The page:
Seroepidemiological study of Lyme borreliosis among forestry workers in southern Poland.
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Chair and Department of Biology and Parasitology, Medical University of Lublin, Poland
Medical University of Lublin, Poland
Department of Occupational Biohazards, Institute of Agricultural Medicine, Lublin, Poland
Ann Agric Environ Med. 2009;16(2):257–261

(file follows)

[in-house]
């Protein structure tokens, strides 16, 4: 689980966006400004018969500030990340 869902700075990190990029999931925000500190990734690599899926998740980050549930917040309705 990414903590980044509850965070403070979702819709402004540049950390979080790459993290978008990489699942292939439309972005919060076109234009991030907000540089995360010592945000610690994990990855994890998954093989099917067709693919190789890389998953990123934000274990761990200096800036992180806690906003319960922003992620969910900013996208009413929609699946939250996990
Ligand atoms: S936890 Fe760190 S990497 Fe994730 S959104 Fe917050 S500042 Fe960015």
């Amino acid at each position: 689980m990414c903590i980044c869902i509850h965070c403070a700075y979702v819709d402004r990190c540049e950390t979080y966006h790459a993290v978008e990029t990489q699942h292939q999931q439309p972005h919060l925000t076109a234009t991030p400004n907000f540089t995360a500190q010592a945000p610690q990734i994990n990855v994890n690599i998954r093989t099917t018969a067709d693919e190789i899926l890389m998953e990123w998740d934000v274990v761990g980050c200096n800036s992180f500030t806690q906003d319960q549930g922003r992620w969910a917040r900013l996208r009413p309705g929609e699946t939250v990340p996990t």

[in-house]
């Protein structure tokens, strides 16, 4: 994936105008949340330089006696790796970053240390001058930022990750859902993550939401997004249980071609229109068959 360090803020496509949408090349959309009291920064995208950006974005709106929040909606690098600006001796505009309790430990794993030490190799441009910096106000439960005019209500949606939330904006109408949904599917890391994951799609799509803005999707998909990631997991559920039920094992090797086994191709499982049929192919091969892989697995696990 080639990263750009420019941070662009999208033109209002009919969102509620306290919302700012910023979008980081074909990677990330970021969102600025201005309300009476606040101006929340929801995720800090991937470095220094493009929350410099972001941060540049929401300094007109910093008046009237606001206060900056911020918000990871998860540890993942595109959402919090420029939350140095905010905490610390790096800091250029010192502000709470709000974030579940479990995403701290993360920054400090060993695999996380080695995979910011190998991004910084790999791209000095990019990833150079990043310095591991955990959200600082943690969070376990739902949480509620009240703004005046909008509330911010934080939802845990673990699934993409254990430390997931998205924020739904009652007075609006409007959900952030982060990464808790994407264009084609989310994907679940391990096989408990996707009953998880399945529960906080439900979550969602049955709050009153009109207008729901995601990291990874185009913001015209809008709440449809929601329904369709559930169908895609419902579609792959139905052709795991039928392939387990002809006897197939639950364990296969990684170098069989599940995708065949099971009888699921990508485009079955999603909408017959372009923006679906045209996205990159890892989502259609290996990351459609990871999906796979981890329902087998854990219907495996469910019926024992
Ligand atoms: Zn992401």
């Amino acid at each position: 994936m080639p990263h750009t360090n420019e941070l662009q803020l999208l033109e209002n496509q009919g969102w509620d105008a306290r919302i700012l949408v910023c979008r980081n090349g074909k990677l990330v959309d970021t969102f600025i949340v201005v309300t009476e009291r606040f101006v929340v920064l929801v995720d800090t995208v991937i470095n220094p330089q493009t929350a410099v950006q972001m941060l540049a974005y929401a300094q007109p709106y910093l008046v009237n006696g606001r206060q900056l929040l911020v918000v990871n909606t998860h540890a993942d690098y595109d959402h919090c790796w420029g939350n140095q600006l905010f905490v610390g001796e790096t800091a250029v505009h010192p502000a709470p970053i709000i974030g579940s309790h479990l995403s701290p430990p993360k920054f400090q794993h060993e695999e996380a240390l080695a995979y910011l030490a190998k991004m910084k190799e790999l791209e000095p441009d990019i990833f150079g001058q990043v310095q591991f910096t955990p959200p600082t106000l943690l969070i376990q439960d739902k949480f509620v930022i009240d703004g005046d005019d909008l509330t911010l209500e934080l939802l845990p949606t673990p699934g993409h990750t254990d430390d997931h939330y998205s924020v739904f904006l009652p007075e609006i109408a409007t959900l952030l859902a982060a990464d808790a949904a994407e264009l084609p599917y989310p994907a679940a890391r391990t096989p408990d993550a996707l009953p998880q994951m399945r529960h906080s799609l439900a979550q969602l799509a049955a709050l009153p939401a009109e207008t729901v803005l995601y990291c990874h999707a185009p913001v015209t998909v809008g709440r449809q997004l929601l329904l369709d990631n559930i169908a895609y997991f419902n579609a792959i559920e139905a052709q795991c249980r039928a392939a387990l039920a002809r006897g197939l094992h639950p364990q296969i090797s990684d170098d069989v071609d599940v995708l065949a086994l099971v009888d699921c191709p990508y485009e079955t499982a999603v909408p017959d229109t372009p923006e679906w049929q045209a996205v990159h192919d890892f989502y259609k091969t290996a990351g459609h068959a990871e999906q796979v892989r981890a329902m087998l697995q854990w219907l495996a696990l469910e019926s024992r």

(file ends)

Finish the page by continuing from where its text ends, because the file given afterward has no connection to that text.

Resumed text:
Forestry workers are a professional group particularly exposed to tick-borne infections; however, continuous monitoring of anti-Borrelia burgdorferi antibodies in this group enables faster diagnosis and more effective treatment for borreliosis. A group of 1,155 forestry workers from six forest inspectorates in southern Poland were examined with the immunoenzymatic method (ELISA test). The general level of anti-Borrelia burgdorferi antibodies was 12.8 % in IgM class, and 25 % in IgG class. Markedly more seropositive results were found in the group of fieldworkers (13.8 % - IgM and 25.0 % - IgG) than in office workers (10.0 % - IgM and 13.7 % - IgG). The highest proportions of infections both in IgM and IgG class (17.4 % and 34.8 %, respectively) were recorded in the group of persons over 50 years of age, the lowest - in the group of workers younger than 30 (IgM - 13.0 %, IgG - 14.1%). Significant differences in the level of seropositive results in IgG class were related to the workers' gender - in women the percentage was 9.8 %, in men - 28.1 %. It was found that in the studied region of southern Poland, considered to be non-endemic, borreliosis occurs as a health risk to forestry workers.